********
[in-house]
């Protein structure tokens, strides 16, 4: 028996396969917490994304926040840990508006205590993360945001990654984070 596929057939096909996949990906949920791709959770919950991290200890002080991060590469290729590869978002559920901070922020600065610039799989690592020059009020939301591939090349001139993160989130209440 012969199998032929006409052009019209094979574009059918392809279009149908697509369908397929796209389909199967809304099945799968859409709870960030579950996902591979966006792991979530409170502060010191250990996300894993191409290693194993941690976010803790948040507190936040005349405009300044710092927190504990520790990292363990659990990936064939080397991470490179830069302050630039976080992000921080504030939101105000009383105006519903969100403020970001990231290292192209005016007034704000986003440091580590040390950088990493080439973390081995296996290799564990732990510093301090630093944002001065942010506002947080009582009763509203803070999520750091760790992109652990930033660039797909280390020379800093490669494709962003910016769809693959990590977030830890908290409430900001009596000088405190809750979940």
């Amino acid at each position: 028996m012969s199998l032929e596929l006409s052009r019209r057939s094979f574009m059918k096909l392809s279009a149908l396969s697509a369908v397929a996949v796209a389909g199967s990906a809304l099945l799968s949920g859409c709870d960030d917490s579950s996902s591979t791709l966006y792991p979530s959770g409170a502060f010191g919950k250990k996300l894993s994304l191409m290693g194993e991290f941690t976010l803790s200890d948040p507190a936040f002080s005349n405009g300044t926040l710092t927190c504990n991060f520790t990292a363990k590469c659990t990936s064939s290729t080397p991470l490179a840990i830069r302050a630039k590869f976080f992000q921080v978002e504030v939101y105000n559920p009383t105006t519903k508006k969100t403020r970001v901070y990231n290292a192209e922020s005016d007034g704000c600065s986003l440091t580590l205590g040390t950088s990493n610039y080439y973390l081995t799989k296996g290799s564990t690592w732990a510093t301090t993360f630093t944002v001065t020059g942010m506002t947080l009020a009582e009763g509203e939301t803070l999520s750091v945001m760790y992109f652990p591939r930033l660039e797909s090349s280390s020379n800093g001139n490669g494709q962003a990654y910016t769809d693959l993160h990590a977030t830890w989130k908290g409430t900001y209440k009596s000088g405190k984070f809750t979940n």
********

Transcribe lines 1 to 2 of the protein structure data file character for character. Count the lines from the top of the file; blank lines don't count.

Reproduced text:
[in-house]
């Protein structure tokens, strides 16, 4: 028996396969917490994304926040840990508006205590993360945001990654984070 596929057939096909996949990906949920791709959770919950991290200890002080991060590469290729590869978002559920901070922020600065610039799989690592020059009020939301591939090349001139993160989130209440 012969199998032929006409052009019209094979574009059918392809279009149908697509369908397929796209389909199967809304099945799968859409709870960030579950996902591979966006792991979530409170502060010191250990996300894993191409290693194993941690976010803790948040507190936040005349405009300044710092927190504990520790990292363990659990990936064939080397991470490179830069302050630039976080992000921080504030939101105000009383105006519903969100403020970001990231290292192209005016007034704000986003440091580590040390950088990493080439973390081995296996290799564990732990510093301090630093944002001065942010506002947080009582009763509203803070999520750091760790992109652990930033660039797909280390020379800093490669494709962003910016769809693959990590977030830890908290409430900001009596000088405190809750979940």